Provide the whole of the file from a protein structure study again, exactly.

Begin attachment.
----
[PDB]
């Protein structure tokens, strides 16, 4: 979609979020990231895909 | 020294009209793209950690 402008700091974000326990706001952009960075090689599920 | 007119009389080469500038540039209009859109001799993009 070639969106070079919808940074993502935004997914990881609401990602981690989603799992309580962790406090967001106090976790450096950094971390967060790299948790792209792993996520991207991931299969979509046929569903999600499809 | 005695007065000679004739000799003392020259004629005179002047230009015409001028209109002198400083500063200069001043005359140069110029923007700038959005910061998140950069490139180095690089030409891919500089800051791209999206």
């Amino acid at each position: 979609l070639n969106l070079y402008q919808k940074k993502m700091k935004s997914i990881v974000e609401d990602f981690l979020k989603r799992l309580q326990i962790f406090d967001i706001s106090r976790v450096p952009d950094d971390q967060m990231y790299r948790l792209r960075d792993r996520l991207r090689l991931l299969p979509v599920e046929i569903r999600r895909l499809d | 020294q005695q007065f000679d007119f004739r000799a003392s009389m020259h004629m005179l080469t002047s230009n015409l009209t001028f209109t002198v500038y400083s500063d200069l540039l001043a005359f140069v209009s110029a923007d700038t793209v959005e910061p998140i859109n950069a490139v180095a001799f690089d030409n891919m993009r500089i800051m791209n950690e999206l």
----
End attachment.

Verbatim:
[PDB]
């Protein structure tokens, strides 16, 4: 979609979020990231895909 | 020294009209793209950690 402008700091974000326990706001952009960075090689599920 | 007119009389080469500038540039209009859109001799993009 070639969106070079919808940074993502935004997914990881609401990602981690989603799992309580962790406090967001106090976790450096950094971390967060790299948790792209792993996520991207991931299969979509046929569903999600499809 | 005695007065000679004739000799003392020259004629005179002047230009015409001028209109002198400083500063200069001043005359140069110029923007700038959005910061998140950069490139180095690089030409891919500089800051791209999206």
């Amino acid at each position: 979609l070639n969106l070079y402008q919808k940074k993502m700091k935004s997914i990881v974000e609401d990602f981690l979020k989603r799992l309580q326990i962790f406090d967001i706001s106090r976790v450096p952009d950094d971390q967060m990231y790299r948790l792209r960075d792993r996520l991207r090689l991931l299969p979509v599920e046929i569903r999600r895909l499809d | 020294q005695q007065f000679d007119f004739r000799a003392s009389m020259h004629m005179l080469t002047s230009n015409l009209t001028f209109t002198v500038y400083s500063d200069l540039l001043a005359f140069v209009s110029a923007d700038t793209v959005e910061p998140i859109n950069a490139v180095a001799f690089d030409n891919m993009r500089i800051m791209n950690e999206l």